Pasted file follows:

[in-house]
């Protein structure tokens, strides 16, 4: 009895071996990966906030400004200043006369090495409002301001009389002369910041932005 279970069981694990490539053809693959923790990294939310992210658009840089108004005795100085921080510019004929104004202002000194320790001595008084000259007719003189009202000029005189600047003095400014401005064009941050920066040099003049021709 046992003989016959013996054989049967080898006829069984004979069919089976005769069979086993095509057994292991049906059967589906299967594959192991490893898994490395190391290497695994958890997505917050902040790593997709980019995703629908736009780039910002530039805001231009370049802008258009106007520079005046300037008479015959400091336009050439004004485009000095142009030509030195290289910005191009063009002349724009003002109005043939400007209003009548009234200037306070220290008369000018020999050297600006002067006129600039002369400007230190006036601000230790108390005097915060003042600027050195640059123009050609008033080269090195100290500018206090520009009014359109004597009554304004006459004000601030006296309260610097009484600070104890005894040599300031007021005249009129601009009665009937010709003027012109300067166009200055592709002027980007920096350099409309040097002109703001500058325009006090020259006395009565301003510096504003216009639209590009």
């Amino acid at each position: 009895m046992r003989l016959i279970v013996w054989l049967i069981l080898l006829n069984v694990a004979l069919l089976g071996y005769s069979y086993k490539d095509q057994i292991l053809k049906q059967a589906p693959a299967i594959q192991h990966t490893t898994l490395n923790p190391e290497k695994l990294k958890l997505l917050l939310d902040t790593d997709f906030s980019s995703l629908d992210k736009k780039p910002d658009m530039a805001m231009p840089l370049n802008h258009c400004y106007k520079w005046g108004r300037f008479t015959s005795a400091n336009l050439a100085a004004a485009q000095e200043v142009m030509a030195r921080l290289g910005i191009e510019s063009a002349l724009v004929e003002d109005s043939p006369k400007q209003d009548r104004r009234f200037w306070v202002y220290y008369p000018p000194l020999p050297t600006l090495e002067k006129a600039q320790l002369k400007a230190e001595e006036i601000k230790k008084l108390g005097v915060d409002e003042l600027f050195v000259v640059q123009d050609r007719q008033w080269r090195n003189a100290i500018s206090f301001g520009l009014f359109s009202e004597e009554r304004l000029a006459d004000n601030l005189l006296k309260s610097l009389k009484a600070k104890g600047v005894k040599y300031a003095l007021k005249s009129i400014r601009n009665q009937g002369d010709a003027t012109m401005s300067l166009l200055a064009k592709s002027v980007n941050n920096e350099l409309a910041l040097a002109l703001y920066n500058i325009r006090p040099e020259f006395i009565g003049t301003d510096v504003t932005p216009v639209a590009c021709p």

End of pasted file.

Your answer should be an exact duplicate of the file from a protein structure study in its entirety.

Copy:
[in-house]
């Protein structure tokens, strides 16, 4: 009895071996990966906030400004200043006369090495409002301001009389002369910041932005 279970069981694990490539053809693959923790990294939310992210658009840089108004005795100085921080510019004929104004202002000194320790001595008084000259007719003189009202000029005189600047003095400014401005064009941050920066040099003049021709 046992003989016959013996054989049967080898006829069984004979069919089976005769069979086993095509057994292991049906059967589906299967594959192991490893898994490395190391290497695994958890997505917050902040790593997709980019995703629908736009780039910002530039805001231009370049802008258009106007520079005046300037008479015959400091336009050439004004485009000095142009030509030195290289910005191009063009002349724009003002109005043939400007209003009548009234200037306070220290008369000018020999050297600006002067006129600039002369400007230190006036601000230790108390005097915060003042600027050195640059123009050609008033080269090195100290500018206090520009009014359109004597009554304004006459004000601030006296309260610097009484600070104890005894040599300031007021005249009129601009009665009937010709003027012109300067166009200055592709002027980007920096350099409309040097002109703001500058325009006090020259006395009565301003510096504003216009639209590009």
């Amino acid at each position: 009895m046992r003989l016959i279970v013996w054989l049967i069981l080898l006829n069984v694990a004979l069919l089976g071996y005769s069979y086993k490539d095509q057994i292991l053809k049906q059967a589906p693959a299967i594959q192991h990966t490893t898994l490395n923790p190391e290497k695994l990294k958890l997505l917050l939310d902040t790593d997709f906030s980019s995703l629908d992210k736009k780039p910002d658009m530039a805001m231009p840089l370049n802008h258009c400004y106007k520079w005046g108004r300037f008479t015959s005795a400091n336009l050439a100085a004004a485009q000095e200043v142009m030509a030195r921080l290289g910005i191009e510019s063009a002349l724009v004929e003002d109005s043939p006369k400007q209003d009548r104004r009234f200037w306070v202002y220290y008369p000018p000194l020999p050297t600006l090495e002067k006129a600039q320790l002369k400007a230190e001595e006036i601000k230790k008084l108390g005097v915060d409002e003042l600027f050195v000259v640059q123009d050609r007719q008033w080269r090195n003189a100290i500018s206090f301001g520009l009014f359109s009202e004597e009554r304004l000029a006459d004000n601030l005189l006296k309260s610097l009389k009484a600070k104890g600047v005894k040599y300031a003095l007021k005249s009129i400014r601009n009665q009937g002369d010709a003027t012109m401005s300067l166009l200055a064009k592709s002027v980007n941050n920096e350099l409309a910041l040097a002109l703001y920066n500058i325009r006090p040099e020259f006395i009565g003049t301003d510096v504003t932005p216009v639209a590009c021709p």